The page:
The Healthcare Quality Strategy for NHS Scotland (Scottish Government 2010) was a further development from ‘Better Health, Better Care’ (Scottish Government 2007). In this reflective account I wish to concentrate on the peoples priorities for the people of Scotland outlined within this document, the ultimate aim is to provide the highest quality of care. It has as their objectives that care given should be consistent, person centered, clinically effective and safe and equitable with patients receiving clear communication with regards to conditions and treatment (Scottish Government 2010). Hubley and Copeman, (2008) state communication skills are paramount in healthcare to ensure that tailored advice is delivered effectively.
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This reflective account is based on an experience from my 3rd year management placement. Using Gibbs’s Reflective Model (1988) I aim to outline what occurred throughout the incident which involved providing clear communication and patient centered care and how this can be linked to the Quality Strategy in relation to the people’s priorities. This reflective model has been selected as it enables reflection on practice in a structured way allowing one to identify critical learning and development from their experience to enhance future practice (Bullman and Schutz, 2008). This scenario will consider how this incident will aid in my transition from student nurse to staff nurse.
To comply with patients’ rights to confidentiality and in accordance with the Nursing and Midwifery Council (NMC), (2010) I will use the pseudonym Mrs Wade.
This reflection involves a 78 year old lady Mrs Wade who was an inpatient on the ward for 10 days after being diagnosed as having a cerebral haemorrhage. This had left Mrs Wade with a left sided weakness and aphasic. It was during this time it was established that Mrs Wade was also suffering from a perforated bowel and after discussion with her family from the medical staff it was decided that Mrs Wade was for no further active care and was to remain in the wards single room for palliative care.
During my three years as a student nurse I had been involved with the care or palliative patients. However, I felt I still lacked confidence in this situation in communicating with patients and families. I had been involved in Mrs Wades care from admission as I had been her admitting nurse and I felt I had established a good patient / nurse relationship which in accordance with the Nursing and Midwifery Council (2008) allows for patient centered care. This is a difficult time for the Wade family and as stated with in The Healthcare Quality Strategy for NHS Scotland (Scottish Government 2010, p6) I would strive to provide care that was both caring and compassionate.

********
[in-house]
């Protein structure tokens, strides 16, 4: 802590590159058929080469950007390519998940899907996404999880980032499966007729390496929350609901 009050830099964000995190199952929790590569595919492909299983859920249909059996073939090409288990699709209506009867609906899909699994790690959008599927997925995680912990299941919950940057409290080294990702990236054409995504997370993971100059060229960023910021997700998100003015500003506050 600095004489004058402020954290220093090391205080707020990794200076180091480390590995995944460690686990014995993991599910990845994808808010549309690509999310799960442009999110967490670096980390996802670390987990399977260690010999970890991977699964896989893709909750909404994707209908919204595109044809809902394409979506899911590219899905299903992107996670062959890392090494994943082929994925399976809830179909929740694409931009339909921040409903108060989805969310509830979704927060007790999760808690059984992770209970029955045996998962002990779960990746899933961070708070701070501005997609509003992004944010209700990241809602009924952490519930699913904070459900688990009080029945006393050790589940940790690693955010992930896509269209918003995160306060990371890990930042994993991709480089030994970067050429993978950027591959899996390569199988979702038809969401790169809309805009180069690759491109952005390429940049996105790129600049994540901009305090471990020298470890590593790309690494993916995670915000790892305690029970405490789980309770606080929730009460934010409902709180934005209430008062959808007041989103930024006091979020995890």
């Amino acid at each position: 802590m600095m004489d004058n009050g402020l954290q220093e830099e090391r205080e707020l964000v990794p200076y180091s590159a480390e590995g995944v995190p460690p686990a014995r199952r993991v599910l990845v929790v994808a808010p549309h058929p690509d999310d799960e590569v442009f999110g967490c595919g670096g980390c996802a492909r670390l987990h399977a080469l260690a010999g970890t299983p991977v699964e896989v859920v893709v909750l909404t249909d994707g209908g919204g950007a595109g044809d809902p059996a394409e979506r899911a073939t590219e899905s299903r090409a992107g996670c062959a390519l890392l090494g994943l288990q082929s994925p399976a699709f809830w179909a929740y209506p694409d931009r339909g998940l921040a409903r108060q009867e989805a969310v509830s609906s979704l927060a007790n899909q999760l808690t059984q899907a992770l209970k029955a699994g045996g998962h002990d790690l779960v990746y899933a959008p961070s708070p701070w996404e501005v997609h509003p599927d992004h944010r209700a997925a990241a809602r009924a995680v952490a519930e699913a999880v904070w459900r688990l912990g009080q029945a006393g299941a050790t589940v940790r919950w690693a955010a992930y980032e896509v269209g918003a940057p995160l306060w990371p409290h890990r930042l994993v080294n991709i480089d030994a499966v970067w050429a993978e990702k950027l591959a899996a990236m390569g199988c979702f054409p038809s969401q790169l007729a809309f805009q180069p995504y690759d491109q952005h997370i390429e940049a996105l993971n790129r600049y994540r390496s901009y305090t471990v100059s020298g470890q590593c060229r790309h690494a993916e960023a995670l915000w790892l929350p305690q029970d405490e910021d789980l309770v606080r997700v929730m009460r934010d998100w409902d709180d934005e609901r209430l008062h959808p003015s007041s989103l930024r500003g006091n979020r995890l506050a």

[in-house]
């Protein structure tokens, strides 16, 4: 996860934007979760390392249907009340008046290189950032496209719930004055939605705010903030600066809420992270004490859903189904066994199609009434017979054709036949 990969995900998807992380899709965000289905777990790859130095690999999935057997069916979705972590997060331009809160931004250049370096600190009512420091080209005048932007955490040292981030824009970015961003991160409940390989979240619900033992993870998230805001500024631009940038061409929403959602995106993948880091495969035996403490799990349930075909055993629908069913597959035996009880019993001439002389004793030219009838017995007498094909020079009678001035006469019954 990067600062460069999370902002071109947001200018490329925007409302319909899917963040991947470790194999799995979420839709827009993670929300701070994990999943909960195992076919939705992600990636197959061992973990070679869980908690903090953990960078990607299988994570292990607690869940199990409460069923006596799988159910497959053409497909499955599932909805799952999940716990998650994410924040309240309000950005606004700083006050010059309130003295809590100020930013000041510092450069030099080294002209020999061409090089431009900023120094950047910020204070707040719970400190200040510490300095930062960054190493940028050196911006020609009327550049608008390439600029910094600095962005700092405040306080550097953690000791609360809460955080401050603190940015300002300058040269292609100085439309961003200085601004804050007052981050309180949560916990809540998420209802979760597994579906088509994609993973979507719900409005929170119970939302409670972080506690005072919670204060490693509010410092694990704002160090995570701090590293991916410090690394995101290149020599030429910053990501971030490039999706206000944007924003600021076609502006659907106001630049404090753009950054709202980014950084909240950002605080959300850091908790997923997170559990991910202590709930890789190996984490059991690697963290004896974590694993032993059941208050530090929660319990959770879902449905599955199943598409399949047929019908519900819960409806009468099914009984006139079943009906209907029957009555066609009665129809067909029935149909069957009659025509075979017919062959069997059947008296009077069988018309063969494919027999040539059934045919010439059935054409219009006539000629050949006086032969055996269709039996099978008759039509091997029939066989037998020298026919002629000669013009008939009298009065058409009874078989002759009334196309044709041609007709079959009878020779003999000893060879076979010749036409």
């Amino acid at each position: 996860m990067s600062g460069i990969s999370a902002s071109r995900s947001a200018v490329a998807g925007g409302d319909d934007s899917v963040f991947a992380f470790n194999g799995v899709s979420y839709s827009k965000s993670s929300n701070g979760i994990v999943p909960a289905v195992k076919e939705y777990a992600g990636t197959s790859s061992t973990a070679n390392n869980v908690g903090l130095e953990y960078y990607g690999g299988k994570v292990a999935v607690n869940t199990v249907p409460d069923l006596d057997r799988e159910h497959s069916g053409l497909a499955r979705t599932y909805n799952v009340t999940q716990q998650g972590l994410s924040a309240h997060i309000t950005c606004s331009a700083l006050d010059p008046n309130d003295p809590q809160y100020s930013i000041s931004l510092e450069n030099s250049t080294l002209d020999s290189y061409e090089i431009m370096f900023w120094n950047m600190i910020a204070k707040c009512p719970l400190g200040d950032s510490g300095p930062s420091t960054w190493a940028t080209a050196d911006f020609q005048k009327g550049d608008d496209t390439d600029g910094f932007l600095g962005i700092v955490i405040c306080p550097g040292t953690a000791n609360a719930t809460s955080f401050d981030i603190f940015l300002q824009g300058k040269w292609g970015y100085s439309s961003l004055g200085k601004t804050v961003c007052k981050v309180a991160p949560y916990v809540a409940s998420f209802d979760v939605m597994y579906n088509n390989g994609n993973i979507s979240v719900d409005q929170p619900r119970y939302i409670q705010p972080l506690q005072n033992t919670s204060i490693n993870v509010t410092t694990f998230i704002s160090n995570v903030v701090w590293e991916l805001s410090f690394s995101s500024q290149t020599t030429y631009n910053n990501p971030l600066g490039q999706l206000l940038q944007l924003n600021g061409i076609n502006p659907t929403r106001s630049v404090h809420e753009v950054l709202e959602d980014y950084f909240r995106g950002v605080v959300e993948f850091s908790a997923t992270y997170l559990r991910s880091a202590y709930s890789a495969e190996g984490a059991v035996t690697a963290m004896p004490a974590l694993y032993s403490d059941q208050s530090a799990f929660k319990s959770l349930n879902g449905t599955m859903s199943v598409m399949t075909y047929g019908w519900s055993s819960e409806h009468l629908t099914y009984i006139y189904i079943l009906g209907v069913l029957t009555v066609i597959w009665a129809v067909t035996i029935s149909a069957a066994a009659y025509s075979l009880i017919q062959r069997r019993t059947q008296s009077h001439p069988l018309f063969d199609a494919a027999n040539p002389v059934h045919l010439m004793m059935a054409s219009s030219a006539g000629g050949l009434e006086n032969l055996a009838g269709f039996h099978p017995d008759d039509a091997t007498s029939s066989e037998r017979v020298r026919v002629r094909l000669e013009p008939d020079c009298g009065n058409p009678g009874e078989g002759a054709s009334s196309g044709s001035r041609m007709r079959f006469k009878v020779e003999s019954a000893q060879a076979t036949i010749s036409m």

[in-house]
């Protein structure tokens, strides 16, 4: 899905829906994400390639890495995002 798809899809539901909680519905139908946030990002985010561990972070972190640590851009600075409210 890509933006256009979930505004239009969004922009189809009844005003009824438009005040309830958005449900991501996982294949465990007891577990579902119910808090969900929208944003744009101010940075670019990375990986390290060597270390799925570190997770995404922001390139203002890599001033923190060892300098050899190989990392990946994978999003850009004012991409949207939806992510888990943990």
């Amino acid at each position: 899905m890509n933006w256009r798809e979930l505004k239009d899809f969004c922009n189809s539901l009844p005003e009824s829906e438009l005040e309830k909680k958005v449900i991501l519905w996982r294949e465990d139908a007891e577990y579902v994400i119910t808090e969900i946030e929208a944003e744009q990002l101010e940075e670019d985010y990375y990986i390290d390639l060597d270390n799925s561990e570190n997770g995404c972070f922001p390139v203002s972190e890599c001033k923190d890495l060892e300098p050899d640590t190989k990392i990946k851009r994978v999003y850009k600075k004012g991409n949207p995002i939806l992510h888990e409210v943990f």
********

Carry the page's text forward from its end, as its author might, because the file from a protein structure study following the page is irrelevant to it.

The negative aspect of this situation was that I was dealing with a palliative care patient and that it was inevitable that my patient would die.
The positive aspect that I could draw from this was I was being put in a situation as a 3rd year student on my final placement and this would give me an experience that I could learn from.
Jones (2012) advocates that it is essential in nursing to have good communication skills. This is also advocated by Dougherty and Lister (2008) who states that communication is an integral part of maintaining a high quality of record keeping which is regarded as a vital standard of practice by the NMC (2008). Communication and written care records aid to establish a continuity of care. A holistic approach for continuity of care is exceptionally important when caring for palliative care patients as nurses have a crucial role in care provision (Hill, 2011). It is important to note that any information that is given to Mrs Wade and her family is given in an open and honest manner and to ensure that they understand and give opportunity to ask questions (NMC, 2008). As Mrs Wade was a palliative care patient it gave rise to effective teamwork within the multi-disciplinary team to ensure all Mrs Wades needs were met as well as her families to ensure continuity of care whilst showing clinical excellence.
The World Health Organisation (nd) describes palliative care as “an approach that improves the quality of life of patients and their families facing the problem associated with life-threatening illness, through the prevention and relief of suffering by means of early identification and impeccable assessment and treatment of pain and other problems, physical, psychosocial and spiritual.”
A holistic approach was taken in planning Mrs Wade care incorporating physical, psychological, social, emotional and environmental needs. These needs are not only imperative to the patient but also had to include all Mrs Wades immediate family in who she had requested to be involved (Dougherty and Lister, 2008). Within the ward I worked active care plans and patient care plans are reviewed daily and updated accordingly to ensure the patient receives the best possible care (NHS Greater Glasgow and Clyde, 2014)